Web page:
Belgian Saison In the Loo

“I don’t know why it should be a crack thing to be a brewer, but it is indisputable that while you cannot possibly be genteel and bake, you may be as genteel as never was and brew.” Charles Dickens, Great Expectations.

Did you know that my husband brews his own beer? Yessir. And he is damn good at it. Must be something about having been a chemistry major at Harvard College and working as a partner at a law firm. He possesses that crucial combination of the knowledge and the work ethic to make a good batch – because believe me it is too easy to screw it up. One false move and you contaminate the beer and end up with something that tastes like metal or bananas. Not good.

When we moved to London from the US last July, we sold our house and with it our spacious and attractive backyard and finished basement, both of which were perfect for his home brewing gig.

Bill threatened to sell off his gear or, even sadder, leave it to fester in storage. I put my foot down. “No way,” I said. You have to keep this hobby — this is not something that you give up. We will find a house with a garden and you will bring your equipment and you will brew. I mean, this was more than a hobby. He liked it enough to upgrade equipment at an alarming rate (and call or email excitedly to check to see if such had arrived at the house while he was at work) and to grow and harvest his own hops at his parents’ house on Cape Cod.

If you brew it they will come.

So he did. Admittedly, he had a few start-up issues. A lot is different here in England. The fittings for the hoses are not the same, among other things. So Bill had to improvise. At times he became very frustrated and used foul language. But if you don’t struggle you don’t learn, I reminded him, and so he worked it out.

He ended up having to order a number of fittings from — get this — a Scottish avionics catalogue. There was a lot of nonsense about male and female ends and tapered threads and what-not. He also had to figure out how and where to order “beer gas” in order to carbonate a batch once transferred to a keg. They don’t call it CO2 here even though that is precisely what it is.

On the upside, the tap water in London tastes fabulous and doesn’t need to be filtered. Of course, despite the fact that it has rained every bloomin’ day for weeks, there is currently a “drought” and a “hose-pipe ban,” which basically means that you cannot use a hose in your yard. Even though I am about to line up the animals two-by-two, for crying out loud.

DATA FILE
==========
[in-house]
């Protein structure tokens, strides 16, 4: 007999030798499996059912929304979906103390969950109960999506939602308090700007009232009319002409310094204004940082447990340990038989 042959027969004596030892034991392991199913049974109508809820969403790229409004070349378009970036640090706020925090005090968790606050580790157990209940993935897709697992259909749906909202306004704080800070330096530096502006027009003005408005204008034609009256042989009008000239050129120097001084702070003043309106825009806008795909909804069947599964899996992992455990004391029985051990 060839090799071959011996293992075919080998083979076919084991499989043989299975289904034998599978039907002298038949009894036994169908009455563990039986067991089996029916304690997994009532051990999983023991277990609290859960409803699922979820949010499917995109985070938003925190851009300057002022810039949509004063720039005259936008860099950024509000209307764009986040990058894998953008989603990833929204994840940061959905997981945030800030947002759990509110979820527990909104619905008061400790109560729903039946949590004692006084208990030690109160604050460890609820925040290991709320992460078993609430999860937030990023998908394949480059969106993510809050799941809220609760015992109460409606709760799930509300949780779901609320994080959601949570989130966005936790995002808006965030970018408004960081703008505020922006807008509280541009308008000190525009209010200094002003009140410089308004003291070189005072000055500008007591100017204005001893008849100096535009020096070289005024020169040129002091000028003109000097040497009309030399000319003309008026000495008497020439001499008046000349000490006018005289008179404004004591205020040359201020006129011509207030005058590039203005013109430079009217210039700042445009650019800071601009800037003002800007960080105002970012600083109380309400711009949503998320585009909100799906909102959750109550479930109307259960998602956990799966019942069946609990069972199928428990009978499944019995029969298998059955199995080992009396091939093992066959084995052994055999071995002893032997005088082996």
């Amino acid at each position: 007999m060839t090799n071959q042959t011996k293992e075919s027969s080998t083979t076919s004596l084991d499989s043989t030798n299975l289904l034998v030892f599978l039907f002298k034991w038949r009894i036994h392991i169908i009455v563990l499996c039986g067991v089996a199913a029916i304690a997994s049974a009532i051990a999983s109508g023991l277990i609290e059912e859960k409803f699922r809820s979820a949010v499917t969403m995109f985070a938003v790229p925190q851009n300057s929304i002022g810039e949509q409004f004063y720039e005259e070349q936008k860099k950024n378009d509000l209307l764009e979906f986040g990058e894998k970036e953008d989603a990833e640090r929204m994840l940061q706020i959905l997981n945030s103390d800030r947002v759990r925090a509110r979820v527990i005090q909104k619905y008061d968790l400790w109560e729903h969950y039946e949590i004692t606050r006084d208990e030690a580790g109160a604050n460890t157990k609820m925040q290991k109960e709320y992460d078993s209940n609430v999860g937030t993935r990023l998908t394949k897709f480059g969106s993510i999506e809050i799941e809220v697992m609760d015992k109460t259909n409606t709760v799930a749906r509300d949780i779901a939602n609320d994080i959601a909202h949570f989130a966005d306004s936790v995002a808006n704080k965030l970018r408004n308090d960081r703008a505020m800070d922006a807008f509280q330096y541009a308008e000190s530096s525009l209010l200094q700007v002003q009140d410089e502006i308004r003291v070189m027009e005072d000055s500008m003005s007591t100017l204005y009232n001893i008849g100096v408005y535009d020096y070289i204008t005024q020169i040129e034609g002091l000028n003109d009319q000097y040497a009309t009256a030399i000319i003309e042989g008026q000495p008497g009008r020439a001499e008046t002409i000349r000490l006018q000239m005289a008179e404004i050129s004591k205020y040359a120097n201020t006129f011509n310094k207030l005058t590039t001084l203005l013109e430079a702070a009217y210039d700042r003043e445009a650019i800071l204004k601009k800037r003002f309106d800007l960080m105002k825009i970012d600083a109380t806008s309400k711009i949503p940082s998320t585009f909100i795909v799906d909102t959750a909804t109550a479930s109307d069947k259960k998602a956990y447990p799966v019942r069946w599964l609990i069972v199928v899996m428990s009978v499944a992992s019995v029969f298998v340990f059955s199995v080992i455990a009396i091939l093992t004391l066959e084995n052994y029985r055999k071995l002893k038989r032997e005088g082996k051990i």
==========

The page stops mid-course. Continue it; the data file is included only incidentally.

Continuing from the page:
I knew that things were looking up when Bill went to John Lewis, a well-known British department store, and selected a small fridge to house his keg and CO2 canister (oh, sorry, his “beer gas”).

The first batch was a triumph. Our English gardener tried it and proclaimed he would “pay for the stuff.” In fact, there hasn’t been a bad batch yet.

But recently Bill decided to make a Belgian Saison, a summer farmhouse ale that demanded to be fermented at a high temperature in order to activate the special yeast contained therein. But where oh where to put this stuff?  What was the hottest room in the house?

Well guess what, it is the guest bathroom, which I have taken over because I like to take baths rather than showers ever since my surgery and our master bath has only a shower. The guest bathroom, my private haven where I luxuriate in the tub with rose bath oil while listening to genius salsa mixes on my iPad and contemplate the meaning of life. My haven that happens to hover at around 80 degrees (Farenheit, duh) because it is also home to the hot water heater.

“Um, how long does this crap have to be in here?” I asked. “Just a few days, a week tops,” he says.

Oh sure. That carboy (a huge, ribbed, glass container full of fermenting beer) was in there for weeks, belching away while lovingly wrapped in a men’s extra-large fleece and babysat by a thermometer, which Bill checked morning (noon if it was the weekend) and night. And then he decided to bottle it rather than keg it so now the bottles are in there, fermenting some more. 

Really though, I cannot complain. The beer is not in my way and I enjoy looking over at it from the tub and thinking, “this is something special that my husband has made and makes him happy.” And when it is ready I will get to sample it.

We just have to come up with a better name than Scheisshaus brew, don’t you think?